2. Bruno Bouché, Sujet with Paris Opera Ballet until the end of the 2016/17 season and choreographer, has been AD of the Ballet de l’Opéra du Rhin since the start of the 2017/18 season. I was lucky to catch the final performance of “Ghosts of Europe” in Strasbourg on Sunday afternoon, a mixed bill consisting of a prologue, a piece made by Bouché himself (Fireflies) and the seminal The Green Table by Kurt Jooss. The programme notes are full of references to statements by Pier Paolo Pasolini (a decrease in the number of fireflies as metaphor of the loss of popular culture) and other writers (the dance of the fireflies as symbol of resistance) about said insects. In fact, not only Bouché’s work dealt with fireflies but also the prologue. The prologue took place while audience members were still entering the opera house. It consisted of 5 performers in black trouser suits who strolled through the entrance foyer of the building, taking it in turns to talk about fireflies. The sentence that has stayed with me referred to their decreasing numbers, a development that has caught a lot of media attention recently with regards to the consequences for societies and livelihoods. Bouche’s work is for a lead quintet and a large corps, all clad in shiny grey with white shirts for the men. It started with a member of the lead quintet slowly walking across the stage as if searching for something, pausing at the front of the stage and looking down (I thought, this resembles looking into an abyss, but actually, an online review that I read following the performance mentioned that the front of the stage was shiny as if it was a reflection of the world, something that I wasn’t able to see from where I was sitting). One dancer then wraps another dancer into a large blanket. Another dancer carries a large flower across stage in a nod to Pasolini. The quintet dances in slow movements. Some more standing at the front of the stage, looking into the orchestra pit. All this happens in complete silence. The music kicks in and the corps appears. What now follows is a series of solos/ duos/ trios etc., alternating with larger groups. Movements are smooth, dreamy, in loose canon (e.g., a movement is repeated by other dancers, each facing a slightly different direction on stage and/or with a slightly different line of the body) and in a variety of geometric forms (e.g., dancers in the centre surrounded by a moving large circle of other dancers). The classical training becomes evident with clearly delineated steps such as e.g., pas de bourree, pas de chat, sissones, and with women on pointe. Dancers wave tiny lightbulbs in the dark, illustrating the movements of fireflies. Some running on stage, too – in this case, perfectly matching the activities of flying insects. It was these group movements that I enjoyed most. In addition to the references to fireflies and them being a symbol of resistance in the programme book, Bouché explains in an interview on the company’s web site that the work questions whether the artists can be this area of resistance. With so much background research, processing and thinking that went into this piece, if I have one regret, it is that I didn’t have sufficient time to read and digest the complete programme notes before I saw the work on Sunday as surely my viewing would have benefitted from it. On to Jooss’ The Green Table after the interval, and my main reason for attending this performance. Hugely memorable, timeless and timely at the same time. A captivating series of negotiation postures (sitting straight and looking at each other, pausing to think, leaning forward, banging on the table, clenching fists, fencing, etc.) that made me think that negotiation tactics can be akin to a dance. Death is always prevailing. Each and every one who is not at the negotiation table will, sooner or later, succumb to death, including the figure who initially benefits from the others' fate. Fittingly, the programme notes include pictures of a couple of recent international negotiations that depict some of the negotiating stances that can be seen in the piece. I was sitting there thinking, well, if there are lists of “places to see”/ “things to do”/ etc. during one’s lifetime, then The Green Table should be on the list of “ballet/dance works to see”. While I sense that some of Bouche’s programming may be slightly too contemporary for me, I find his approach refreshing and inspiring – e.g., evenings that centre on a composer (Bach last season, Mahler this season), a country (Japan last season, Argentine this season, both as part of a multi-disciplinary festival at the Opera du Rhin), equally Bouche’s thought process and research that went into Fireflies. Ghosts of Europe had been the only programme at the Opéra national du Rhin this season that found its way into my shortlist of cultural events. Based on what I saw on Sunday, I think I’ll have another look. Pictures of both Fireflies and The Green Table on the French site Danses avec la plume https://www.dansesaveclaplume.com/en-photos/1043617-photos-spectres-deurope-par-le-ballet-du-rhin/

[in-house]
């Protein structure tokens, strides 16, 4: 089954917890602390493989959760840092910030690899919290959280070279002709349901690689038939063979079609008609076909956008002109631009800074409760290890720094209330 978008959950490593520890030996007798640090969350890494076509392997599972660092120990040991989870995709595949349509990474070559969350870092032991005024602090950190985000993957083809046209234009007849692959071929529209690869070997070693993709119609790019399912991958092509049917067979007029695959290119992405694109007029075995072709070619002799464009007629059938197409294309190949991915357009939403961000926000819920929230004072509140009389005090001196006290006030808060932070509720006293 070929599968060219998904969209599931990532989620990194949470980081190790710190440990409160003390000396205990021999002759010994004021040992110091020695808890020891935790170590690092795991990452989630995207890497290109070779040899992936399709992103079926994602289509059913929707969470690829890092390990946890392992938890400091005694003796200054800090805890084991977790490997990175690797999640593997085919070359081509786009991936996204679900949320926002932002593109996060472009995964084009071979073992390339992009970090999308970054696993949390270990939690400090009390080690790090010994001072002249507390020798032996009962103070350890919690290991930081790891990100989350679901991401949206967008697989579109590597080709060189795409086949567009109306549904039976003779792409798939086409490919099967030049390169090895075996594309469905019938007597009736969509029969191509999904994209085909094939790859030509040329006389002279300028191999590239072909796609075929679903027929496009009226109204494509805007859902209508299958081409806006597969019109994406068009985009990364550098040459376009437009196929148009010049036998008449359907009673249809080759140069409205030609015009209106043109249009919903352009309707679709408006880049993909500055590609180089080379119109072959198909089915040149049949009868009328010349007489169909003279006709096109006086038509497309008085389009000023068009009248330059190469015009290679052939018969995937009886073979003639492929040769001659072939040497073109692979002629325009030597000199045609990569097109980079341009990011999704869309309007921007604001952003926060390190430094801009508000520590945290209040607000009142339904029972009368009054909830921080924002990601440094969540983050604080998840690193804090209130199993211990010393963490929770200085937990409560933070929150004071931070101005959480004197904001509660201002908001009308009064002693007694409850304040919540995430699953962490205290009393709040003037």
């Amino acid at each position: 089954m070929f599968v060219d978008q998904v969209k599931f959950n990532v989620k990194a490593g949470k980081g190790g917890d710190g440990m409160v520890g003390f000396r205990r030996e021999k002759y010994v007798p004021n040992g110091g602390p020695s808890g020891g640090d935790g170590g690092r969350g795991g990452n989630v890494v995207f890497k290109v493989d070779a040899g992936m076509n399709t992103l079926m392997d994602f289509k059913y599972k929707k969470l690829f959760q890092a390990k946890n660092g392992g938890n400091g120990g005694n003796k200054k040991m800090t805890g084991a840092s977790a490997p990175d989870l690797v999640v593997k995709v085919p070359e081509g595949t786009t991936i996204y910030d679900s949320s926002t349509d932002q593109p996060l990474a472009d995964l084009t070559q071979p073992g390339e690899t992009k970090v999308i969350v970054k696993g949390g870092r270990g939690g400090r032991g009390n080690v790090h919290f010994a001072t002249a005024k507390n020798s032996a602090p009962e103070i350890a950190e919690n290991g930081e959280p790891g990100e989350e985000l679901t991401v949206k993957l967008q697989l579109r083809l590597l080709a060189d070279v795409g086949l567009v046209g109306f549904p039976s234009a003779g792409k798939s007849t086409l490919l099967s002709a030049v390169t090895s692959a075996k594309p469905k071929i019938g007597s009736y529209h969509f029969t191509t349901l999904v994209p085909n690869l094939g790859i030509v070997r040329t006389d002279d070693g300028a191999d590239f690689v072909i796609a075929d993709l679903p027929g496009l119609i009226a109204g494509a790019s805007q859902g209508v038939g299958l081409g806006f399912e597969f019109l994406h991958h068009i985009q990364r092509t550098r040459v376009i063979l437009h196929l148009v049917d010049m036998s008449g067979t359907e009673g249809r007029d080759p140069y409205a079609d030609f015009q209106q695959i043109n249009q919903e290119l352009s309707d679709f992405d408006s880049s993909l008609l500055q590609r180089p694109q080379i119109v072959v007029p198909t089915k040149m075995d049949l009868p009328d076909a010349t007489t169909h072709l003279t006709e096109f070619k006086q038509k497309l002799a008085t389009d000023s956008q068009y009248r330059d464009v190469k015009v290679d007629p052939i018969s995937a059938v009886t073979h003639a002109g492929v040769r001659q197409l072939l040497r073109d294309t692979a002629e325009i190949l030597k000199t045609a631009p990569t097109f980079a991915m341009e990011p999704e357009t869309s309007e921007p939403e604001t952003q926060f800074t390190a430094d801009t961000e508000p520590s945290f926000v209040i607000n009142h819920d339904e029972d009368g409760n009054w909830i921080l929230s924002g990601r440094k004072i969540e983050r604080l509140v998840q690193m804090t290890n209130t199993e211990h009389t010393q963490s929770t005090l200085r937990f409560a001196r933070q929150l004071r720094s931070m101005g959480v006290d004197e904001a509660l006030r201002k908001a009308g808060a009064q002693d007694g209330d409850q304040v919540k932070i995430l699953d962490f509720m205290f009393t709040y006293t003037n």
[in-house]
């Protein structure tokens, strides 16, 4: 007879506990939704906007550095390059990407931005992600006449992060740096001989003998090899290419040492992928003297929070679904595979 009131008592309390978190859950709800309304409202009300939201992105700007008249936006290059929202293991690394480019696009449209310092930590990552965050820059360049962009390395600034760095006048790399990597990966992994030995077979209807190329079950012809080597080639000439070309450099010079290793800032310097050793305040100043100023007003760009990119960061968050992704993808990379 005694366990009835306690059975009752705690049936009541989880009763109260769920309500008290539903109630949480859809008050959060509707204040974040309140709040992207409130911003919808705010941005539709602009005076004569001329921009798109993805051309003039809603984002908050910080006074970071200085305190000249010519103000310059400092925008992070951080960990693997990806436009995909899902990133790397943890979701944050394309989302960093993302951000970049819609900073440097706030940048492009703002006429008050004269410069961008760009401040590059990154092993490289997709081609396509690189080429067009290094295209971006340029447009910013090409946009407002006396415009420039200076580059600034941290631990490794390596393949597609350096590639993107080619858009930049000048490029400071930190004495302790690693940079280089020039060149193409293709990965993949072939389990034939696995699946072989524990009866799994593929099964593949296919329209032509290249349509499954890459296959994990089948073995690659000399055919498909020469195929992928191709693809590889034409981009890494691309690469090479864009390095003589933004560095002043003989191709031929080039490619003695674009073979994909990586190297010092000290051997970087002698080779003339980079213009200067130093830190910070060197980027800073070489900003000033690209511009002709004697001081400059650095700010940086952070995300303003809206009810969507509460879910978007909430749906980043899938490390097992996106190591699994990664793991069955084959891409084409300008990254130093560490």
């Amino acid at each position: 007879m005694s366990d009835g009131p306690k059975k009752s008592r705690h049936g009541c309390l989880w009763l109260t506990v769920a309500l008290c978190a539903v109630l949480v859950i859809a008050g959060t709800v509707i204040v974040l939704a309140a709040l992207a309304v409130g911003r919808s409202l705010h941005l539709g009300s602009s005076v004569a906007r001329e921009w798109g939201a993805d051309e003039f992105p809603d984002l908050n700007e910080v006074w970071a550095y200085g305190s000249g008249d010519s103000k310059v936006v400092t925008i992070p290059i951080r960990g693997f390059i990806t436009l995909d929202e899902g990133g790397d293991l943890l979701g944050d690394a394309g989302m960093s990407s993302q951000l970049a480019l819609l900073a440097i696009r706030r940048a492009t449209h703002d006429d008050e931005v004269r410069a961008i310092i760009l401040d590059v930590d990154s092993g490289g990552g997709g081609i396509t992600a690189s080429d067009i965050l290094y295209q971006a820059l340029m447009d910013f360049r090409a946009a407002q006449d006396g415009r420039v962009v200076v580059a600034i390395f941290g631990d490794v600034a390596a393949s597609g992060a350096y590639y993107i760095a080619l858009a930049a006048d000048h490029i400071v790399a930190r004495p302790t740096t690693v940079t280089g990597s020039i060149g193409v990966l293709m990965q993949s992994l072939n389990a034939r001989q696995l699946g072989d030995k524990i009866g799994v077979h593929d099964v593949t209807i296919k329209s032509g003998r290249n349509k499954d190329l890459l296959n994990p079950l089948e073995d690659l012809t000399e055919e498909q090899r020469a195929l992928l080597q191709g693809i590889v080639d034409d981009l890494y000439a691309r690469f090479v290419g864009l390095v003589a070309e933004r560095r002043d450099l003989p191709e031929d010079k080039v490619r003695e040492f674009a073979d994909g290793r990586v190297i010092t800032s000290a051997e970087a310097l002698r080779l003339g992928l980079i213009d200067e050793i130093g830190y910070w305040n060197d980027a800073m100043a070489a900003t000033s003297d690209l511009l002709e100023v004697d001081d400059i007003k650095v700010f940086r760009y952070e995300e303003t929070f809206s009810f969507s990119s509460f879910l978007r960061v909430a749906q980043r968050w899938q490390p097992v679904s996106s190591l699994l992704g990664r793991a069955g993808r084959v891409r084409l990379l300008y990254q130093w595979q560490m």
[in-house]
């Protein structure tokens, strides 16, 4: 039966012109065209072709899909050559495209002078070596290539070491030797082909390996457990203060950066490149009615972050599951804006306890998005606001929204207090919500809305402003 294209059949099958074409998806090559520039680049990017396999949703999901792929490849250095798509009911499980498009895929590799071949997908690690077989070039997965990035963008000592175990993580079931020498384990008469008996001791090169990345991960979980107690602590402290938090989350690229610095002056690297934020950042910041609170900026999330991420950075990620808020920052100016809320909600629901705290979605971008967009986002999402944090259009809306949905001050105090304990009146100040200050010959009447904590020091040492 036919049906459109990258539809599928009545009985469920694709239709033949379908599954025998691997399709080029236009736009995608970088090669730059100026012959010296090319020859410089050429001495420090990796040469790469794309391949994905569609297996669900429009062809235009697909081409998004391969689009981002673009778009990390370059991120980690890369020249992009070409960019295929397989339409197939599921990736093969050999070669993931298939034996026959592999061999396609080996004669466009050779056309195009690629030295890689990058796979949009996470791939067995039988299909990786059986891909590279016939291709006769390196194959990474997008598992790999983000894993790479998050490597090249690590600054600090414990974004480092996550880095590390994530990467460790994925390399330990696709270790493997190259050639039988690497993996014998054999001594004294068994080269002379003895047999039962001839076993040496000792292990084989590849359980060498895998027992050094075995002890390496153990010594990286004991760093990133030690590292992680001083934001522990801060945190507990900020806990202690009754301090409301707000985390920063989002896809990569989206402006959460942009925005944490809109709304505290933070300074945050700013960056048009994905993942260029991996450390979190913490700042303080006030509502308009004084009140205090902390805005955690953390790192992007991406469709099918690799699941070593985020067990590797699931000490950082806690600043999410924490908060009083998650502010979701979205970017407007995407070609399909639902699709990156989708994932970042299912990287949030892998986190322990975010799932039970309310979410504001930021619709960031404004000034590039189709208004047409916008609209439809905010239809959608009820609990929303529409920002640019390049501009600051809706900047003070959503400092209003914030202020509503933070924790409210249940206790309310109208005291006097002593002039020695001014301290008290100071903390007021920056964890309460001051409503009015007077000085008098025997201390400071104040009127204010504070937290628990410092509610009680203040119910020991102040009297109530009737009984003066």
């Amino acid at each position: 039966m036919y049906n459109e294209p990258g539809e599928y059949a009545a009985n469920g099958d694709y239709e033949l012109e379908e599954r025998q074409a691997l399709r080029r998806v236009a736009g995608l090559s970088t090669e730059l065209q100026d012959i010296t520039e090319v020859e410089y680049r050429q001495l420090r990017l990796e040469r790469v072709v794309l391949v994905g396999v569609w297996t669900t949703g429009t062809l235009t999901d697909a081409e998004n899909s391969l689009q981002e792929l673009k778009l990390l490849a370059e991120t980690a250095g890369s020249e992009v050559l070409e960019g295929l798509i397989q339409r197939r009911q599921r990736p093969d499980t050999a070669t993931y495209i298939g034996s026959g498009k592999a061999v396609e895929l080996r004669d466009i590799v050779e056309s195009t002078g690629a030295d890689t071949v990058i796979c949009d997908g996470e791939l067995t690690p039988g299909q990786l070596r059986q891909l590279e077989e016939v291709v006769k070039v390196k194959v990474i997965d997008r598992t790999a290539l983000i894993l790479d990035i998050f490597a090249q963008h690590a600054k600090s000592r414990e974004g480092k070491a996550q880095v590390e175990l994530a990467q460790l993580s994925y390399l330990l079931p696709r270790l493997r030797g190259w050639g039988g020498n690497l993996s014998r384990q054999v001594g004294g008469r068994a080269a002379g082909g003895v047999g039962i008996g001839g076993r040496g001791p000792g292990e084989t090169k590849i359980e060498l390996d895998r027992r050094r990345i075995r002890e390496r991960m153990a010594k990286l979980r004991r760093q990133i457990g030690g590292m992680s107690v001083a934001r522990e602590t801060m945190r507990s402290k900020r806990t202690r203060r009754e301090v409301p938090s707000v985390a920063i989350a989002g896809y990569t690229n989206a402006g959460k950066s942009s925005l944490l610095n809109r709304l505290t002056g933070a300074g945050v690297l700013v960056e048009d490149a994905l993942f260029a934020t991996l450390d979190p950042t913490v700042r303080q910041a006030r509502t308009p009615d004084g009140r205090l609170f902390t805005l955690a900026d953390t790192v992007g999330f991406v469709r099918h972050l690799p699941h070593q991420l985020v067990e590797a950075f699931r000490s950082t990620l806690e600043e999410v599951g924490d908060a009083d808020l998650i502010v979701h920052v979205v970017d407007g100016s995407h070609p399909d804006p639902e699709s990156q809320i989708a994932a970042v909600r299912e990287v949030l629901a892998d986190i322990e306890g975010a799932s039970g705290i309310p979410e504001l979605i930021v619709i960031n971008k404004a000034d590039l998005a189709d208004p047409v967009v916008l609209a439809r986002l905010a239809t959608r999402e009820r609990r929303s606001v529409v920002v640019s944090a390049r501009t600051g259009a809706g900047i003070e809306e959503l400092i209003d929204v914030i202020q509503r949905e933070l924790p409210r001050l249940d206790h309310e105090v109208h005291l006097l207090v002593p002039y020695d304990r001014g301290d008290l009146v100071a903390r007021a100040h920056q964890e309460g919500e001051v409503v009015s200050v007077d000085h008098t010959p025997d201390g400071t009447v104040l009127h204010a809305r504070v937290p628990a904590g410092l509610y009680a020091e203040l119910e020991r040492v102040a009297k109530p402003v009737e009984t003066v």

3. Brigitte Lefèvre organised a number of – I understand informal – choreographic events for the company’s dancers when she was at the helm of POB. Benjamin Millepied changed this into something more formal and set up a Choreographer’s Academy, with Sébastien Bertaud, Simon Valastro, Bruno Bouché and Nicolas Paul – all dancers with POB – participating, and with William Forsythe as – then – mentor (I’ve read somewhere that Aurélie Dupont has since put the Academy on standby, and I can’t see any choreographic events scheduled for next season at all). The mixed programme at Palais Garnier last week presented the results of the Academy’s work. I saw the performance on Sunday afternoon. The four dancers all started to produce their first choreographies some 10 to 15 years ago, though I hadn’t previously heard of any choreographies by Valastro or Paul. Bertaud’s Renaissance for 15 dancers was undoubtedly the piece that received by far the most press coverage before the opening night, due to the designs by Olivier Rousteing/ Balmain. The costumes looked sparkly in the pictures and even more so on stage, reflecting the strong lights. The choreography to Mendelssohn’s 2nd Violin Concerto was vivid and fluid, alternating corps, PDD and small groups. Some movements gave a hint of a story (a dancer running to the side of the stage, pausing, his hand on his front as if thinking about something, and running back into the centre of the stage; also some of the PDD), other elements were purely abstract. While I thought at times that, given the passionate music, a stronger narrative element would have been great, the work was just beautiful to look at. The uncontested star of the performance and indeed of the whole programme for me was Pablo Legasa (Coryphée), who stepped in for Mathias Heymann the day of the opening night, and thus danced his corps role plus the role created on Mathias Heymann with its many intricate and incredibly fast solos. And dear me, he delivered! With astonishing fluidity, assuredness, precision and an immensely visible joy of performing. In one of these allegro solos, following a fast section, he took his leg into a high developé à la seconde (with the leg at say, 10 o’clock) on demi pointe, and then he held that position for a second or two or three, all while smiling exuberantly … followed by the next fast section of that solo. I fell in love with his dancing rather helplessly! Great also to see Joseph Aumeer on stage in a corps role that put him centre stage. Simon Valastro’s Little match girl Passion (Passion with a capital “P”) is based on Andersen’s story and uses David Lang’s music. This is a multisensorial work – live Passion-like music in the orchestra pit, 4 singers – one singer wears a soutane, the others are dressed in black from head to toe, they start in the pit, then walk onto the stage where they walk around to sing and tell the story, they hold and comfort the little match girl (Eleonora Abbagnato, superb) on her deathbed, they end the piece back in the pit. I sensed that the singing was the driving force and the dancing was shaping out its content. I guess I will have read the story as a child but had forgotten its bitter end, and I found the piece incredibly emotional. If Pablo Legasa in Renaissance was the star performer of the programme for me, Simon Valastro’s choreography achieved this for me in its story telling cum choreography, and I would love to see more of him as choreographer. Bouché’s Undoing world is about refugees; to quote from the programme book, “seeking out rare halos of resistance in a society torn between chaos and survival”. Dancers use golden rescue sheets to highlight their plight, and they dance simple steps in circular groups as a means of calm and resistance. While there were elements of the choreography that went beyond me, I found the group sections very effective. Paul’s Seven and a half metres above the mountains uses Renaissance music and, based on the programme book, refers to “submersion in all its forms”. Dancers in everyday clothes walk up the stairs from the orchestra pit onto the stage and then towards the back of the stage, where they disappear, just to walk up the stairs again, etc., creating an endless and possibly hypnotising flow of such movements. Some dancers walk towards the centre of the stage where they perform contemporary solos, duos and trios, while other dancers continue to walk past them. A number of comments on social media praised this work very highly, so, clearly, I will have missed something there (as I really didn’t get it). It’s a pity the work of the Academy is not continued as it not only gives dancers the opportunity to present and further explore their choreographic talents on the main stage; it also gives some of the more junior dancers who may not be in a featured role that often the chance to shine more prominently. I understand that with new works, the duration of the programme may be difficult to tell upfront. In this case however, something clearly went wrong. The programme was shown – up until the last performance – as 1 hour 50 minutes in duration. It took in fact 3 hours, and I understand the first night even went beyond that. I normally travel back the evening of a matinee performance which allows for a performance of up to around 2 hours 40 minutes in duration; the only reason why I was staying in Paris until Monday this time was because the train fare was so much lower on Monday that the savings even outweighed the costs of a cheap hotel on Sunday night. Lucky me that I did as I would have otherwise had to leave during the – one – interval. Who knows, though, how many others will have been affected. The first four minutes of the video in the following link show short extracts of the four choreographies https://www.youtube.com/watch?v=p6Hog0RQaJI.